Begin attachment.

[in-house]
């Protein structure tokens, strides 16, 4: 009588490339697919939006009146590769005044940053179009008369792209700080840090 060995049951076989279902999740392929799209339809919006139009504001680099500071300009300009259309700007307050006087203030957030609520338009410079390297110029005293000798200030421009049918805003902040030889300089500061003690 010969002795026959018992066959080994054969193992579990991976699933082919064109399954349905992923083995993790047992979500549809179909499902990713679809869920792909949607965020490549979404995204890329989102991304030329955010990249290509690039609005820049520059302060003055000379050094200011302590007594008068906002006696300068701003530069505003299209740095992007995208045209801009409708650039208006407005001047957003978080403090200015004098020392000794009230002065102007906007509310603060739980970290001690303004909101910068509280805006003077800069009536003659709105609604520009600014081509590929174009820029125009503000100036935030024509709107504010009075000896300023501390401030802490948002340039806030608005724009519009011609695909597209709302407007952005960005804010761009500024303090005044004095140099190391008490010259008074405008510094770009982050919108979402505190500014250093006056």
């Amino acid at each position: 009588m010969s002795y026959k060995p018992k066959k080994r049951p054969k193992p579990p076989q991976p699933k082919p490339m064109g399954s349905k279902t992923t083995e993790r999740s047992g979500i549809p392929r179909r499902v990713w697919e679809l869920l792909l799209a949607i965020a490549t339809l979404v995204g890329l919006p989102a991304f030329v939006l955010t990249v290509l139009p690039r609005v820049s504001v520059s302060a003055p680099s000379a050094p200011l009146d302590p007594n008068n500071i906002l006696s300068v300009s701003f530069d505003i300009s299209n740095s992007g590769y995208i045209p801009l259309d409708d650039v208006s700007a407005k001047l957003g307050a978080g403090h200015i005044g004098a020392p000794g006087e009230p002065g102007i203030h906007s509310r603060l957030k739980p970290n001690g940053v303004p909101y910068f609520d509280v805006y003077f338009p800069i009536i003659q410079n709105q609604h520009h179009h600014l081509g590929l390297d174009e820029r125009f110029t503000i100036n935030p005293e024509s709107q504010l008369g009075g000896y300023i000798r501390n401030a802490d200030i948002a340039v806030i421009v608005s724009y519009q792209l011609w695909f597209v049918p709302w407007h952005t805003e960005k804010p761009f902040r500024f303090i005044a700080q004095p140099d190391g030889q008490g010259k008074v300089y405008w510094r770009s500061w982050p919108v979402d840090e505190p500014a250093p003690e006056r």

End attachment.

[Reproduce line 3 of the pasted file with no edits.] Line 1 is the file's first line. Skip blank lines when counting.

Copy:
């Amino acid at each position: 009588m010969s002795y026959k060995p018992k066959k080994r049951p054969k193992p579990p076989q991976p699933k082919p490339m064109g399954s349905k279902t992923t083995e993790r999740s047992g979500i549809p392929r179909r499902v990713w697919e679809l869920l792909l799209a949607i965020a490549t339809l979404v995204g890329l919006p989102a991304f030329v939006l955010t990249v290509l139009p690039r609005v820049s504001v520059s302060a003055p680099s000379a050094p200011l009146d302590p007594n008068n500071i906002l006696s300068v300009s701003f530069d505003i300009s299209n740095s992007g590769y995208i045209p801009l259309d409708d650039v208006s700007a407005k001047l957003g307050a978080g403090h200015i005044g004098a020392p000794g006087e009230p002065g102007i203030h906007s509310r603060l957030k739980p970290n001690g940053v303004p909101y910068f609520d509280v805006y003077f338009p800069i009536i003659q410079n709105q609604h520009h179009h600014l081509g590929l390297d174009e820029r125009f110029t503000i100036n935030p005293e024509s709107q504010l008369g009075g000896y300023i000798r501390n401030a802490d200030i948002a340039v806030i421009v608005s724009y519009q792209l011609w695909f597209v049918p709302w407007h952005t805003e960005k804010p761009f902040r500024f303090i005044a700080q004095p140099d190391g030889q008490g010259k008074v300089y405008w510094r770009s500061w982050p919108v979402d840090e505190p500014a250093p003690e006056r």